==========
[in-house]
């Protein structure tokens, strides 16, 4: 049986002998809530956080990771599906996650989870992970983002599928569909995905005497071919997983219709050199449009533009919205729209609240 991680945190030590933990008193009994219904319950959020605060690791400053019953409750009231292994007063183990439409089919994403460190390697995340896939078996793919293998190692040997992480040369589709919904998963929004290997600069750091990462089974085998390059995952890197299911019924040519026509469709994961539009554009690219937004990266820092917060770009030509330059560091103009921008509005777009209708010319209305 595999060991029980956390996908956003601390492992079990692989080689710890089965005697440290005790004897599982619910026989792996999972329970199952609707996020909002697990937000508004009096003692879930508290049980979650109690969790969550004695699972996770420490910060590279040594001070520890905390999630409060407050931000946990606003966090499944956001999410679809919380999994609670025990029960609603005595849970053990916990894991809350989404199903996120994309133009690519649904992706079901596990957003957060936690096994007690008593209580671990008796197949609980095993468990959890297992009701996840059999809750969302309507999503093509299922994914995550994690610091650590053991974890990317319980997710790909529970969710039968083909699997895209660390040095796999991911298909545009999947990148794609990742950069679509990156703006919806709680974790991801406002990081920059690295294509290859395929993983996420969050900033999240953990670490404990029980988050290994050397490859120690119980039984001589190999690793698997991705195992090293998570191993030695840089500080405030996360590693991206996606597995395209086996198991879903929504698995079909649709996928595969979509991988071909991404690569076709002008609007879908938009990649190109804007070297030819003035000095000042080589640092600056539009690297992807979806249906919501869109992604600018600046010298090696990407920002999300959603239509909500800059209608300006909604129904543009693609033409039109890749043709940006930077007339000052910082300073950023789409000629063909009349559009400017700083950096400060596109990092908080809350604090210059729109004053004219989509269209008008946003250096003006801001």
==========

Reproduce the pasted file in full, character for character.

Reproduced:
[in-house]
């Protein structure tokens, strides 16, 4: 049986002998809530956080990771599906996650989870992970983002599928569909995905005497071919997983219709050199449009533009919205729209609240 991680945190030590933990008193009994219904319950959020605060690791400053019953409750009231292994007063183990439409089919994403460190390697995340896939078996793919293998190692040997992480040369589709919904998963929004290997600069750091990462089974085998390059995952890197299911019924040519026509469709994961539009554009690219937004990266820092917060770009030509330059560091103009921008509005777009209708010319209305 595999060991029980956390996908956003601390492992079990692989080689710890089965005697440290005790004897599982619910026989792996999972329970199952609707996020909002697990937000508004009096003692879930508290049980979650109690969790969550004695699972996770420490910060590279040594001070520890905390999630409060407050931000946990606003966090499944956001999410679809919380999994609670025990029960609603005595849970053990916990894991809350989404199903996120994309133009690519649904992706079901596990957003957060936690096994007690008593209580671990008796197949609980095993468990959890297992009701996840059999809750969302309507999503093509299922994914995550994690610091650590053991974890990317319980997710790909529970969710039968083909699997895209660390040095796999991911298909545009999947990148794609990742950069679509990156703006919806709680974790991801406002990081920059690295294509290859395929993983996420969050900033999240953990670490404990029980988050290994050397490859120690119980039984001589190999690793698997991705195992090293998570191993030695840089500080405030996360590693991206996606597995395209086996198991879903929504698995079909649709996928595969979509991988071909991404690569076709002008609007879908938009990649190109804007070297030819003035000095000042080589640092600056539009690297992807979806249906919501869109992604600018600046010298090696990407920002999300959603239509909500800059209608300006909604129904543009693609033409039109890749043709940006930077007339000052910082300073950023789409000629063909009349559009400017700083950096400060596109990092908080809350604090210059729109004053004219989509269209008008946003250096003006801001």